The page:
The voice of shofar is first introduced in Exodus 19:16, and describes the herald of the Lord’s presence on Mount Sinai. This blast of sound is said to draw near the ones whose heart seeks the Lord. Most of the people withdrew at the presence of the Lord, but the opposite is what was expected. Moses was instructed to set boundaries around the mount, for whosoever touched the border of the mount must be put to death.
Now the just shall live by faith, but if any draw back, my soul shall have no pleasure in him. But we are not of them who draw back unto perdition, but of them that believe to the saving of the soul. Hebrews 10:38 & 39.
For you have not come to the mountain that may be touched and that burned with fire, and to blackness and darkness and tempest, and the sound of a trumpet and the voice of words, so that those who heard begged that the word should not be spoken to them anymore. For they could not endure what was commanded “and if a beast touches the mountain, it shall be stoned or shot with an arrow.” And so terrifying was the sight Moses said, “I am exceedingly afraid and trembling.”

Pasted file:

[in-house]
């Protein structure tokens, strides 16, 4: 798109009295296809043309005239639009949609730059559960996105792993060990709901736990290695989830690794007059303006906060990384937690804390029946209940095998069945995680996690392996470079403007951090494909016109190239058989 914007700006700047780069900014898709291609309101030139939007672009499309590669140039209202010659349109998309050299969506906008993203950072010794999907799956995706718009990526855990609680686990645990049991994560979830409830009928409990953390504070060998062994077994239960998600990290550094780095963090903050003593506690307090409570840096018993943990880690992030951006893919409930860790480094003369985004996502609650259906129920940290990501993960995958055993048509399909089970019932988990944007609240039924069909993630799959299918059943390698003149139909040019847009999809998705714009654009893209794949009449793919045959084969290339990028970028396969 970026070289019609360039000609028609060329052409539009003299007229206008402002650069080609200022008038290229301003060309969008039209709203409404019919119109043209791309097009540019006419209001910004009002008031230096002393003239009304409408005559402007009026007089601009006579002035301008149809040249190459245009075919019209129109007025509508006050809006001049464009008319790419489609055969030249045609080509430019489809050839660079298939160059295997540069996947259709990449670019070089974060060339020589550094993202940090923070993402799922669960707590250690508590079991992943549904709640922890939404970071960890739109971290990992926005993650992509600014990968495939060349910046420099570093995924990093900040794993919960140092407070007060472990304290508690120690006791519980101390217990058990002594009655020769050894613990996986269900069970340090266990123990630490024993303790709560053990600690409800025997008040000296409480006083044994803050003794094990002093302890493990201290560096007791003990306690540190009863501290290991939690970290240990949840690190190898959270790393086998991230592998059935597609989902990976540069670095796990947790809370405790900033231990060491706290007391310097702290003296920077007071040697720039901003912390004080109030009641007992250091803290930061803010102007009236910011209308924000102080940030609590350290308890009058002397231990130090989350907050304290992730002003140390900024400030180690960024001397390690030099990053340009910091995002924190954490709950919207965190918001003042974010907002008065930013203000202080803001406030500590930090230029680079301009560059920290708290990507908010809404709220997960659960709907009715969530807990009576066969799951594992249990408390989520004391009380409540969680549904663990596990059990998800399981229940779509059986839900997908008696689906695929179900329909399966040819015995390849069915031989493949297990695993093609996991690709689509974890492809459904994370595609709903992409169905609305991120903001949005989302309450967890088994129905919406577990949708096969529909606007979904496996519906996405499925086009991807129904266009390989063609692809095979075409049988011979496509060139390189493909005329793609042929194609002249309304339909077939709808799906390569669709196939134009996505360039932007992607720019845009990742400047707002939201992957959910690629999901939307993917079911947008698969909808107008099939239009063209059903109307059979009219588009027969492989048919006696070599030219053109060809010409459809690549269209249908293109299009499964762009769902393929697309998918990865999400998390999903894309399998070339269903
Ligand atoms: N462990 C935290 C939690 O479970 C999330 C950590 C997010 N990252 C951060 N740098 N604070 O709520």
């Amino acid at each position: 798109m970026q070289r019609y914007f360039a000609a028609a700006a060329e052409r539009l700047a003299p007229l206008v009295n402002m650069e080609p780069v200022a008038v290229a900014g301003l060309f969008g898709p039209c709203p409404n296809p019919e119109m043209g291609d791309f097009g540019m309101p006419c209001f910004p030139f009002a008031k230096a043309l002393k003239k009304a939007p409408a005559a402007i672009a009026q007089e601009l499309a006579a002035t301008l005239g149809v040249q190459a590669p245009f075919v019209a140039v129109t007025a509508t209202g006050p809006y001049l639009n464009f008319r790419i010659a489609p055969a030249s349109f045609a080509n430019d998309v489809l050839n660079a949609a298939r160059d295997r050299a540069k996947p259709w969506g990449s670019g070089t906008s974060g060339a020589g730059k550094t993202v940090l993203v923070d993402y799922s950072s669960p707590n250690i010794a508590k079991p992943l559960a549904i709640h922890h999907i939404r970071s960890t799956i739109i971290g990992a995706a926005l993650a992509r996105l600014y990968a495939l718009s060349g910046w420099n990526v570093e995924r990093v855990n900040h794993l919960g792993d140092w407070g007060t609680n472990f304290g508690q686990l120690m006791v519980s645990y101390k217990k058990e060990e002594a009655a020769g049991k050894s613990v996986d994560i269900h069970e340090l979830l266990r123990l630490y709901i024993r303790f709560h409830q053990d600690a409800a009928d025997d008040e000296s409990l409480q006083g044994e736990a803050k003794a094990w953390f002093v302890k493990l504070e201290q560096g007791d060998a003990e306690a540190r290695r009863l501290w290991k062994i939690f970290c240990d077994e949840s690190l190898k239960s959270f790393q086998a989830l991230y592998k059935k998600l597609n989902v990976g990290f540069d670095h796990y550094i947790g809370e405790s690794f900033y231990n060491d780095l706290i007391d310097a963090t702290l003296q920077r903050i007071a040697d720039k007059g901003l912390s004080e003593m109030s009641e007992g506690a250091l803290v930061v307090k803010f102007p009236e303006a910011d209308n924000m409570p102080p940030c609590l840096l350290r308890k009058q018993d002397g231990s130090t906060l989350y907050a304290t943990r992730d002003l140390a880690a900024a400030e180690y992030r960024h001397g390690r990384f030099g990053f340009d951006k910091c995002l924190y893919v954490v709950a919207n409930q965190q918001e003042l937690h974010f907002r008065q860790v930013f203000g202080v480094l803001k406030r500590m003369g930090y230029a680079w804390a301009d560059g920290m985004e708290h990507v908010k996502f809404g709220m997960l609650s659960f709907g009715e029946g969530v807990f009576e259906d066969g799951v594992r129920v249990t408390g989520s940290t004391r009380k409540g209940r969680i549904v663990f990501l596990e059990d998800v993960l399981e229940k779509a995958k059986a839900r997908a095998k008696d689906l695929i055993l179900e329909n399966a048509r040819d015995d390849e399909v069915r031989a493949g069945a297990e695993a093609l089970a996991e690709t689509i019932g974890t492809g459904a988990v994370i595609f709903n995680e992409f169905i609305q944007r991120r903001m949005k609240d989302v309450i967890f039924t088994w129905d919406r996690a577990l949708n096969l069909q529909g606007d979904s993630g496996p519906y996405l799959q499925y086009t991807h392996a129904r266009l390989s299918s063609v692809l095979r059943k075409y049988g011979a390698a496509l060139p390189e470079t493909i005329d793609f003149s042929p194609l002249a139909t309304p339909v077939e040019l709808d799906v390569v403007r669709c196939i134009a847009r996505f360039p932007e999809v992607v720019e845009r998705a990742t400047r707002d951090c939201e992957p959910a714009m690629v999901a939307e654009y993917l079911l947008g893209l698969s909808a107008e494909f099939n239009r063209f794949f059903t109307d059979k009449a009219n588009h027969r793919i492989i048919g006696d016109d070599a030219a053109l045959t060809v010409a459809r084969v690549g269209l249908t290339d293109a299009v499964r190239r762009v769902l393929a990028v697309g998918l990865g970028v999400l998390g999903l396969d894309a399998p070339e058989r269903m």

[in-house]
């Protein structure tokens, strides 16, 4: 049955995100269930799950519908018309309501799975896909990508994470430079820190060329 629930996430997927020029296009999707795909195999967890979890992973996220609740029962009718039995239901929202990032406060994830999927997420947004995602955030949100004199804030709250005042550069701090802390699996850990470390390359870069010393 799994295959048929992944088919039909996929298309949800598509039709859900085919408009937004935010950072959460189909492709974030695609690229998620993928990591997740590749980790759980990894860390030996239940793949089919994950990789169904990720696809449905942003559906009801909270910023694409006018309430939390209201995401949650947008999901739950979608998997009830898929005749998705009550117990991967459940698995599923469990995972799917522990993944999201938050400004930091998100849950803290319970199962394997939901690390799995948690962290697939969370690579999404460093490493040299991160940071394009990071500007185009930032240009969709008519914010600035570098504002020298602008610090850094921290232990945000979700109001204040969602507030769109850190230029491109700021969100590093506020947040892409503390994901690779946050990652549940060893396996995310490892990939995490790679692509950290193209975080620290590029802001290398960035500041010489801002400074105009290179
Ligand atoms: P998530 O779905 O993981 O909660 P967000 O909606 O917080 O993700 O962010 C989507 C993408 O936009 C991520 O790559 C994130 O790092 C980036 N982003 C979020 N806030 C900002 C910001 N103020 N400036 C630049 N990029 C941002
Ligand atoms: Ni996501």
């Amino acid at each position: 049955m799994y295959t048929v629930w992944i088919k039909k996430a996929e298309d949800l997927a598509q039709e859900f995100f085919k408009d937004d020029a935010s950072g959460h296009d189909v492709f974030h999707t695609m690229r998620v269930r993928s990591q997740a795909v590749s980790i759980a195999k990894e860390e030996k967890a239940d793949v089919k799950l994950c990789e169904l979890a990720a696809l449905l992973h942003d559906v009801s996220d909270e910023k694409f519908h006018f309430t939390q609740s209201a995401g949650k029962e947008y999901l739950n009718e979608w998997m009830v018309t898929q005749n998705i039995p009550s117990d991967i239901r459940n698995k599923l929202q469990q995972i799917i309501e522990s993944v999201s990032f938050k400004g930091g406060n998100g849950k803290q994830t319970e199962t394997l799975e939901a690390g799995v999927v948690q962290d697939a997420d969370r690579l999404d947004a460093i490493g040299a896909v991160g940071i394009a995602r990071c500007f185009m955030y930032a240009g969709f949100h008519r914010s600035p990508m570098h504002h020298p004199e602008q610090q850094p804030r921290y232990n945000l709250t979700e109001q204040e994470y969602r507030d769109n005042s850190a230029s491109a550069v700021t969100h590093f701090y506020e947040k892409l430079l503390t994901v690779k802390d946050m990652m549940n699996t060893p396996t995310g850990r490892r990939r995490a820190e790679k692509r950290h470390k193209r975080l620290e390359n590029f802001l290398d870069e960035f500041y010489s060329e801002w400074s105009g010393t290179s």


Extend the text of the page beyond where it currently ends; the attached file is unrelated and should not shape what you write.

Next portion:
But you have come to Mount Zion and to the city of the living God, the heavenly Jerusalem, to an innumerable company of angels, to the general assembly and church of the firstborn registered in heaven, to God the Judge of all, to the spirits of justified men made perfect. Hebrews 12:18-23.
The voice of shofar is not restricted to being produced by a trumpet or ram’s horn. In Isaiah 58:1 the Lord declares: Cry aloud, spare not, and lift up your voice like a trumpet (lift up the voice of shofar), and show my people their transgression and the house of Jacob their sins. They claim to delight in “drawing near” to God by fasting and afflicting their souls.
The voice of shofar is the Spirit of the Messiah or Christ. Jesus said:
Verily, verily, I say unto you, the hour shall come, and now is, when the dead shall hear the voice of the Son of God, and they that hear shall live. John 5:25.
Marvel not at this, for an hour shall come when all that are in the graves shall hear his voice, and those that have done good shall come forth unto the resurrection of life; but those that have done evil, unto the resurrection of judgment. John 5:27 & 28.
Psalm 47 says God ascends upon the teruwah and the voice of shofar. Shout unto God with the voice of triumph! The voice of triumph is the shout of the King. The jubilee of reconciliation and drawing near to God, the proclamation of liberty!